Forestry officials prefer to initially burn in the winter to clear out underbrush then again in the summer, which is the most effective season to burn, Gumm said.
DOT will have to close the bypass during burns. The Forest Service will coordinate burns during the week to reduce the effect on traffic.
This is just another challenge the Croatan faces as an urban forest, Gumm said. He said he understands Fussell’s concerns, but that the Forest Service’s own endangered species experts have said the bypass will not have a significant effect on woodpecker habitat.
The U.S. Fish and Wildlife Service concluded that the biological assessment conducted by DOT and the Forest Service was sufficient and agreed that the burn plan will help sustain woodpecker habitat. The Fish and Wildlife Service decided a formal consultation was not needed.
Fish and Wildlife Service also agreed with the biological assessment’s conclusion that the bypass “may affect, not likely to adversely affect” the red-cockaded woodpecker and rough-leaved loosestrife, an endangered perennial herb.
But Fussell questions whether routine controlled burns will actually occur once the bypass is open.
“As far as the woodpeckers, the one thing they’re saying is there’s not going to be a problem if burning can still take place,” he said. “If the highway gets some special designation is it going to make it harder to burn? I think it’s very fair to be skeptical that burning will take place.”
The Forest Service is not able to conduct enough prescribed burns to restore habitat for certain rare, loamy soil savanna species, according to the Sierra Club letter.
DOT and the Forest Service have been collecting seeds from goldenrods, Le Conte’s thistles and awned mountain mint populations to replant in other areas of the Croatan, according to the EIS.
Le Conte’s thistle is not listed as endangered or threatened, but it may be one of the rarest, Fussell said.
“Right now the Croatan has the largest few remaining populations,” he said. “One site will totally be destroyed by the bypass. The other, some of it will be destroyed. My thought is this plant has been declining so do you really know that replanting is going to be successful?”
The highway would cut through one of the most unique power line corridor sites in the Croatan, he said. This corridor has loamy soils, which contain a balance of sand, silt and clay.
Regular mowing in the corridor, which has some of the nicest loamy soil in the Croatan, has maintained the longleaf savanna that several rare plant species rely upon, Fussell said.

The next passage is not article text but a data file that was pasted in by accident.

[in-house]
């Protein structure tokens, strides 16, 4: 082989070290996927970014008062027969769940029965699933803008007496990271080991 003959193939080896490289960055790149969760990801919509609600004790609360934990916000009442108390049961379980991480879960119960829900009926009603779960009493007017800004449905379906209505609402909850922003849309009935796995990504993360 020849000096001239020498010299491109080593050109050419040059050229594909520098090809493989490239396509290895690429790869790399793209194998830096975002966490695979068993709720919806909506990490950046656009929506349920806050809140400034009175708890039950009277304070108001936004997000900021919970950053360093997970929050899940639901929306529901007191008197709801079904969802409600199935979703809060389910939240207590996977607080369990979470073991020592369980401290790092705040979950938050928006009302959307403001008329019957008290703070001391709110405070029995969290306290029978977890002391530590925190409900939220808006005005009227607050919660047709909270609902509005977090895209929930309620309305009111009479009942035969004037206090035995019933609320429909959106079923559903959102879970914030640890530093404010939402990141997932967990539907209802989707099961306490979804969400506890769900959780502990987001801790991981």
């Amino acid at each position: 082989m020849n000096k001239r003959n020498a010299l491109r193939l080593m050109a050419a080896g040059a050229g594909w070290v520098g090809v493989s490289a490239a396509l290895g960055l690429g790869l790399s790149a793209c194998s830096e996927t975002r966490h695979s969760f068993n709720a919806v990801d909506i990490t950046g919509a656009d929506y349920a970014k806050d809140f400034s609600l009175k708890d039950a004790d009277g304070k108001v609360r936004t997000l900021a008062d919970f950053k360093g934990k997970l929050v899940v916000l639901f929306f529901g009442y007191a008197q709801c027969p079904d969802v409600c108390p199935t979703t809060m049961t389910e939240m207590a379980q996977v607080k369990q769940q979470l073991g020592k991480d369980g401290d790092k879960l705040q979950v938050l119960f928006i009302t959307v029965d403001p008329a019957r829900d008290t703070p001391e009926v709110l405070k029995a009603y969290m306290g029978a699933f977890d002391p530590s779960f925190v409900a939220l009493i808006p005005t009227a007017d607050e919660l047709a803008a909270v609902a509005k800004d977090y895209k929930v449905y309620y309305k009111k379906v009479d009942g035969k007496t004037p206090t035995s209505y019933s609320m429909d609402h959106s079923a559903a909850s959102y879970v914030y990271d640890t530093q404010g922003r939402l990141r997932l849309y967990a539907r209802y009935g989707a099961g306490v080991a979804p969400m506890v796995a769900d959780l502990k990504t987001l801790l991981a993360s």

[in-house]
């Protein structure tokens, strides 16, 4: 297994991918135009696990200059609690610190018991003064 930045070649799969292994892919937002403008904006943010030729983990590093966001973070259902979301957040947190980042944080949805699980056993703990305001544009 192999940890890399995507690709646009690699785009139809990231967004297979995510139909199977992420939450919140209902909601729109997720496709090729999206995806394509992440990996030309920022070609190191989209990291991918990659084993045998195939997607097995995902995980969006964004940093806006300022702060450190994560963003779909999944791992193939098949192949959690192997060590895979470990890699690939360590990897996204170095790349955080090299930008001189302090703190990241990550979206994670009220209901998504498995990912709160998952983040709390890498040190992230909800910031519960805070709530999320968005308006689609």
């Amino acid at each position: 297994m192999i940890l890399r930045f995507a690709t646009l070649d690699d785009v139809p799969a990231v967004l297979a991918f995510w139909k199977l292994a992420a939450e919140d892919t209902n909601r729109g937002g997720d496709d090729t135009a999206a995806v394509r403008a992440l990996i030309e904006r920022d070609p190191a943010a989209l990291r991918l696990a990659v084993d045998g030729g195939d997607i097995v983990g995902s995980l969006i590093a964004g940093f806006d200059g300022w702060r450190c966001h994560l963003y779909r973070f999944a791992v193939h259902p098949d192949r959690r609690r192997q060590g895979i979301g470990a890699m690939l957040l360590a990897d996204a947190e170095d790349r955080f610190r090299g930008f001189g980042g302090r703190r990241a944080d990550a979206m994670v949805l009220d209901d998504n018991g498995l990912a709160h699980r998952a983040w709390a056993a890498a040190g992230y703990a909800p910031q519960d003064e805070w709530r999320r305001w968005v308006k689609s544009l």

The longleaf pine ecosystem in the United States has vastly diminished and altered since the early 1700s due to European settlement, commercial timber harvesting and tree farming, urbanization and agriculture.
The coastal plain of the southeastern United States once included an estimated 70 million acres of longleaf pine. Only about 1,500 acres of virgin, pre-settlement longleaf pine forest remains, according to the Longleaf Ecology and Forestry Society.
“The Croatan, even though it’s fairly small and fragmented, it’s one of the most significant areas of that ecosystem,” Fussell said. “The EIS definitely did not give a good idea of the area being impacted by the bypass. The amount of longleaf, the age of the longleaf, the relatively contiguous state of the longleaf, the two natural heritage areas – there is no appreciation of the longleaf in the study.”
The bypass would affect two significant natural heritage areas – the Southwest Prong Flatwoods Natural Heritage Area (NHA) and the Havelock Station NHA, according to the Sierra Club.
“The discussion in the FEIS about these two natural heritage areas is surprisingly brief and does little to provide an appreciation of the significance of the two areas, although it does point out that the Southwest Prong Flatwoods NHA contains one of the best examples in the state of a mesic pine savanna (Coastal Plain subtype),” according to their letter. “More importantly, the FEIS does not describe the degree to which the ecological significance of these two NHA’s would be impacted by the introduction of a highway.”
The letter goes on to say that not all rare plants and animal species in the project area have been identified or acknowledged in the state’s environmental study.
“We’re still finding species,” Fussell said. “Some of these power line corridors where I’ve gone every year for years, I’m still finding things.”